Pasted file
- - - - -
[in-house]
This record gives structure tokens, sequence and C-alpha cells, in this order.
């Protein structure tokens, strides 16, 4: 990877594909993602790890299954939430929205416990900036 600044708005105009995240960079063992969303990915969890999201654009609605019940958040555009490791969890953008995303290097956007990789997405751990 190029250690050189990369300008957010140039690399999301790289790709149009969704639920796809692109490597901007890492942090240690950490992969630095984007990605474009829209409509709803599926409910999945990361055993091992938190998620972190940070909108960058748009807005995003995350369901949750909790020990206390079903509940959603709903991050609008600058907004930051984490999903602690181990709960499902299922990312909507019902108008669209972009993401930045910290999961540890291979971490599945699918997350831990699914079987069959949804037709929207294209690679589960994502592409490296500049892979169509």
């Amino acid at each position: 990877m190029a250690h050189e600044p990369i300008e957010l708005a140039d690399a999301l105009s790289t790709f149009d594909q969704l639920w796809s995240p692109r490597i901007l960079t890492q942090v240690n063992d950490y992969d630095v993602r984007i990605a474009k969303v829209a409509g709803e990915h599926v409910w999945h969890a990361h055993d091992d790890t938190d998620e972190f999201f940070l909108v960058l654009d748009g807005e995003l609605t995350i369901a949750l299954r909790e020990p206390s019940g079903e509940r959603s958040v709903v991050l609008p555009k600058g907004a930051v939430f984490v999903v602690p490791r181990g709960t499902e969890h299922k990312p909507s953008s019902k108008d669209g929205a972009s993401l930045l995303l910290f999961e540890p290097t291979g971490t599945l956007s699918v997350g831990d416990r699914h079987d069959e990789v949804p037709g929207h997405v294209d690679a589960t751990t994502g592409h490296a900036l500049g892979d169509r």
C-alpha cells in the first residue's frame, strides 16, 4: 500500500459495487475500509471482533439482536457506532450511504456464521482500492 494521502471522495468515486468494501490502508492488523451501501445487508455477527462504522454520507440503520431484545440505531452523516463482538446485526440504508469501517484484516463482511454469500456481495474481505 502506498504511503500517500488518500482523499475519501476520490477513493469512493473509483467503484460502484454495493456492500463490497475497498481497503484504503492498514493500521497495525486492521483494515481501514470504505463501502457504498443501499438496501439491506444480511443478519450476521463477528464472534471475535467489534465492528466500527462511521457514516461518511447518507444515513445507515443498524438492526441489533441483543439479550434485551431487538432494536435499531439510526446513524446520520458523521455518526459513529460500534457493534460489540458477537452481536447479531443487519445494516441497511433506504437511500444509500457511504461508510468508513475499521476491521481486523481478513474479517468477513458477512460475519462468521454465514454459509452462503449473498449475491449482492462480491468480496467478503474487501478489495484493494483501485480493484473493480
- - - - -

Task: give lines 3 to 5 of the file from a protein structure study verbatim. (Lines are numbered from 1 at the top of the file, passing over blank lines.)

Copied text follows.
């Protein structure tokens, strides 16, 4: 990877594909993602790890299954939430929205416990900036 600044708005105009995240960079063992969303990915969890999201654009609605019940958040555009490791969890953008995303290097956007990789997405751990 190029250690050189990369300008957010140039690399999301790289790709149009969704639920796809692109490597901007890492942090240690950490992969630095984007990605474009829209409509709803599926409910999945990361055993091992938190998620972190940070909108960058748009807005995003995350369901949750909790020990206390079903509940959603709903991050609008600058907004930051984490999903602690181990709960499902299922990312909507019902108008669209972009993401930045910290999961540890291979971490599945699918997350831990699914079987069959949804037709929207294209690679589960994502592409490296500049892979169509």
């Amino acid at each position: 990877m190029a250690h050189e600044p990369i300008e957010l708005a140039d690399a999301l105009s790289t790709f149009d594909q969704l639920w796809s995240p692109r490597i901007l960079t890492q942090v240690n063992d950490y992969d630095v993602r984007i990605a474009k969303v829209a409509g709803e990915h599926v409910w999945h969890a990361h055993d091992d790890t938190d998620e972190f999201f940070l909108v960058l654009d748009g807005e995003l609605t995350i369901a949750l299954r909790e020990p206390s019940g079903e509940r959603s958040v709903v991050l609008p555009k600058g907004a930051v939430f984490v999903v602690p490791r181990g709960t499902e969890h299922k990312p909507s953008s019902k108008d669209g929205a972009s993401l930045l995303l910290f999961e540890p290097t291979g971490t599945l956007s699918v997350g831990d416990r699914h079987d069959e990789v949804p037709g929207h997405v294209d690679a589960t751990t994502g592409h490296a900036l500049g892979d169509r």
C-alpha cells in the first residue's frame, strides 16, 4: 500500500459495487475500509471482533439482536457506532450511504456464521482500492 494521502471522495468515486468494501490502508492488523451501501445487508455477527462504522454520507440503520431484545440505531452523516463482538446485526440504508469501517484484516463482511454469500456481495474481505 502506498504511503500517500488518500482523499475519501476520490477513493469512493473509483467503484460502484454495493456492500463490497475497498481497503484504503492498514493500521497495525486492521483494515481501514470504505463501502457504498443501499438496501439491506444480511443478519450476521463477528464472534471475535467489534465492528466500527462511521457514516461518511447518507444515513445507515443498524438492526441489533441483543439479550434485551431487538432494536435499531439510526446513524446520520458523521455518526459513529460500534457493534460489540458477537452481536447479531443487519445494516441497511433506504437511500444509500457511504461508510468508513475499521476491521481486523481478513474479517468477513458477512460475519462468521454465514454459509452462503449473498449475491449482492462480491468480496467478503474487501478489495484493494483501485480493484473493480